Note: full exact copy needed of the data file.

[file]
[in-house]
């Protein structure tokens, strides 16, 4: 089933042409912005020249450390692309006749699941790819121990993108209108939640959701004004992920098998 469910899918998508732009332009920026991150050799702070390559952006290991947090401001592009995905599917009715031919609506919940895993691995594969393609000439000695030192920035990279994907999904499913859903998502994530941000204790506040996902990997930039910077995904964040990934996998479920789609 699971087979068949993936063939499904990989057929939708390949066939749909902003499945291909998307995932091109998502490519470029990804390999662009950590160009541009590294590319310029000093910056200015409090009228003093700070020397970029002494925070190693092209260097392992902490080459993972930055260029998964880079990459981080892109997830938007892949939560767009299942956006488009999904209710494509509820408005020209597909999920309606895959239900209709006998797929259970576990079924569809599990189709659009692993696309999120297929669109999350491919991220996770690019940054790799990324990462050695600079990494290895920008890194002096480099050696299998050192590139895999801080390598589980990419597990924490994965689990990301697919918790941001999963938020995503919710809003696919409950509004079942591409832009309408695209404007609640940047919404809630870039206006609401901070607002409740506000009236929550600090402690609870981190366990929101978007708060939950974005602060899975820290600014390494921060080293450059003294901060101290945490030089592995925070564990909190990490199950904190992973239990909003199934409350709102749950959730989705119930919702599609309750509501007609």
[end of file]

[in-house]
């Protein structure tokens, strides 16, 4: 089933042409912005020249450390692309006749699941790819121990993108209108939640959701004004992920098998 469910899918998508732009332009920026991150050799702070390559952006290991947090401001592009995905599917009715031919609506919940895993691995594969393609000439000695030192920035990279994907999904499913859903998502994530941000204790506040996902990997930039910077995904964040990934996998479920789609 699971087979068949993936063939499904990989057929939708390949066939749909902003499945291909998307995932091109998502490519470029990804390999662009950590160009541009590294590319310029000093910056200015409090009228003093700070020397970029002494925070190693092209260097392992902490080459993972930055260029998964880079990459981080892109997830938007892949939560767009299942956006488009999904209710494509509820408005020209597909999920309606895959239900209709006998797929259970576990079924569809599990189709659009692993696309999120297929669109999350491919991220996770690019940054790799990324990462050695600079990494290895920008890194002096480099050696299998050192590139895999801080390598589980990419597990924490994965689990990301697919918790941001999963938020995503919710809003696919409950509004079942591409832009309408695209404007609640940047919404809630870039206006609401901070607002409740506000009236929550600090402690609870981190366990929101978007708060939950974005602060899975820290600014390494921060080293450059003294901060101290945490030089592995925070564990909190990490199950904190992973239990909003199934409350709102749950959730989705119930919702599609309750509501007609």